The Paper Garden

Mrs. Delany Begins Her Life's Work at 72
also available: Hardcover
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Chapter One.
Imagine starting your life’s work at seventy-two. At just that age, Mary Granville Pendarves Delany (May 14, 1700–April 15, 1788), a fan of George Frideric Handel, a sometime dinner partner of satirist Jonathan Swift, a wearer of green-hooped satin gowns, and a fiercely devoted subject of blond King George iii, invented a precursor of what we know as collage. One afternoon in 1772 she noticed how a piece of colored paper matched the dropped petal of a geranium. After making that vital imaginative connection between paper and petal, she lifted the eighteenth-century equivalent of an X-Acto blade (she’d have called it a scalpel) or a pair of filigree-handled scissors – the kind that must have had a nose so sharp and delicate that you could almost imagine it picking up a scent. With the instrument alive in her still rather smooth-skinned hand, she began to maneuver, carefully cutting the exact geranium petal shape from the scarlet paper.
Then she snipped out another.
And another, and another, with the trance-like efficiency of repetition – commencing the most remarkable work of her life.
Her previous seventy-two years in England and Ireland had already spanned the creation of Kew Gardens, the rise of English paper making, Jacobites thrown into the Tower of London, forced marriages, women’s floral-embroidered stomachers, and the use of the flintlock musket – all of which, except for the musket, she knew very personally.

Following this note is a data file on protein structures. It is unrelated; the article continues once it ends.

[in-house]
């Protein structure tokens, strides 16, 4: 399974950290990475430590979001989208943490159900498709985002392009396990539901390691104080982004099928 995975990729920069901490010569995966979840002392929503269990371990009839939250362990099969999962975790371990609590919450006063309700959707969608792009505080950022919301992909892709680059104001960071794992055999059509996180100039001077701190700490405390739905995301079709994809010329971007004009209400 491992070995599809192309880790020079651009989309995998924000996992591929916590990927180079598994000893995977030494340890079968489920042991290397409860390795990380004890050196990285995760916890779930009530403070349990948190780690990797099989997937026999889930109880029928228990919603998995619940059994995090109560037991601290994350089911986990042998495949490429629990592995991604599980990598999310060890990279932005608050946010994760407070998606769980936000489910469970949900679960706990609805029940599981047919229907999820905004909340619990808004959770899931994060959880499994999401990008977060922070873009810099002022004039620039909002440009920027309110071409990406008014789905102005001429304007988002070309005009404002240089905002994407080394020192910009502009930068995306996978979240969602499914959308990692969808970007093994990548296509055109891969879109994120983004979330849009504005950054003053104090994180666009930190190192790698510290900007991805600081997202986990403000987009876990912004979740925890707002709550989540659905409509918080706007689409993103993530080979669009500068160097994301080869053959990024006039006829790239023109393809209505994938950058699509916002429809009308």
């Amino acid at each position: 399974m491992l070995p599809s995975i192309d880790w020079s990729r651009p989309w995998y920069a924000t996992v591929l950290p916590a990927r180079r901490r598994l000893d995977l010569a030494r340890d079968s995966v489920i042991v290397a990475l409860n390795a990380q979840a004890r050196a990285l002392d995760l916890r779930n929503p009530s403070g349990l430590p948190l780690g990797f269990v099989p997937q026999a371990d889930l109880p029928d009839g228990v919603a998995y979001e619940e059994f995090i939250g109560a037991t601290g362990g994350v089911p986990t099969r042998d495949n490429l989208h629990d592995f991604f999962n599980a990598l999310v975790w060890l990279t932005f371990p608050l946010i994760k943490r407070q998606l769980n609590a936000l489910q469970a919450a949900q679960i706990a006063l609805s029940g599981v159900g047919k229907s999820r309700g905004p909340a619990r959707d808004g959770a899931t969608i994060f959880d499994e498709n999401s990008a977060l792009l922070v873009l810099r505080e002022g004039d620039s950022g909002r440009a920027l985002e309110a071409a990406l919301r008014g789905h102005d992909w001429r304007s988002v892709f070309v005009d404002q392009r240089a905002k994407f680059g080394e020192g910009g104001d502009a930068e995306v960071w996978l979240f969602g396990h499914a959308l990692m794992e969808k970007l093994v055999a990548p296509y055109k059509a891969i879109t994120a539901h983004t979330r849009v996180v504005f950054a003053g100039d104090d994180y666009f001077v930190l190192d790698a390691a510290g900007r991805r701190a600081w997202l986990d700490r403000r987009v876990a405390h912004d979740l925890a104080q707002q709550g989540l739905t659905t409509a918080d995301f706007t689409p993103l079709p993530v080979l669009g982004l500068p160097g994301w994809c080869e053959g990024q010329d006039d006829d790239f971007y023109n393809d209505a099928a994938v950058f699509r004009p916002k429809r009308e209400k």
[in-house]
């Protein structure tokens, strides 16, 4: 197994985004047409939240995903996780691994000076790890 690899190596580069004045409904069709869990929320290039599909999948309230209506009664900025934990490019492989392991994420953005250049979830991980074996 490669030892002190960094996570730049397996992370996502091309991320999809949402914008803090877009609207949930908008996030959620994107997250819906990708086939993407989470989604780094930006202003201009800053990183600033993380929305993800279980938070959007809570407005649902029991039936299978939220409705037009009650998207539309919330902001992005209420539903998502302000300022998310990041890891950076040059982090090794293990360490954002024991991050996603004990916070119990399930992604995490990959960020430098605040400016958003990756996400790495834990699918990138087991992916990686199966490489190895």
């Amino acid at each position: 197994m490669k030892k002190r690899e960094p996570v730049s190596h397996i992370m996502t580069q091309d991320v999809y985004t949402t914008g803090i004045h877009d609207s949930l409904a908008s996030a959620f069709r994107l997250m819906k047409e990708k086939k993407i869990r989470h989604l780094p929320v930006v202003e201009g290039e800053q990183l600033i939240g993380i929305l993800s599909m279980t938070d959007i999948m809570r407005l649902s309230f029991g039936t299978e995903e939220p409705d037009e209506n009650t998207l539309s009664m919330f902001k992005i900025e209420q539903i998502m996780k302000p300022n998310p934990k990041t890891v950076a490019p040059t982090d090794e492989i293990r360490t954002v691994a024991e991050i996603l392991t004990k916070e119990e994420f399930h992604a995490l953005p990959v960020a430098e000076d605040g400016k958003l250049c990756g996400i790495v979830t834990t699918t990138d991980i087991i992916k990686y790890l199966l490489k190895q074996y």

She was born Mary Granville in 1700 at her father’s country house in the Wiltshire village of Coulston, matching her life with the start of this new century, one that would be shaped by many of her friends and acquaintances. She would see the rise of the coffee house (where she took refuge on the day of the coronation of George ii) and of fabulously elaborate court gowns (one of which she designed). She would hear first-hand of the voyage of Captain Cook (financed partly by her friend the Duchess of Portland) and be astounded by that voyage’s horticultural bonanza (instigated by her acquaintance Sir Joseph Banks). She would attend her hero Handel’s Messiah. She would share a meal with the soprano Francesca Cuzzoni and read in a rapture Samuel Richardson’s epistolary novel Clarissa. She would flirt with Jonathan Swift. In middle age, at mid-century, she would see the truth of his cudgel of an essay on Irish poverty, and in her old age she would feel the sting of a revolution on the other side of the world that divided North America into Canada and the United States.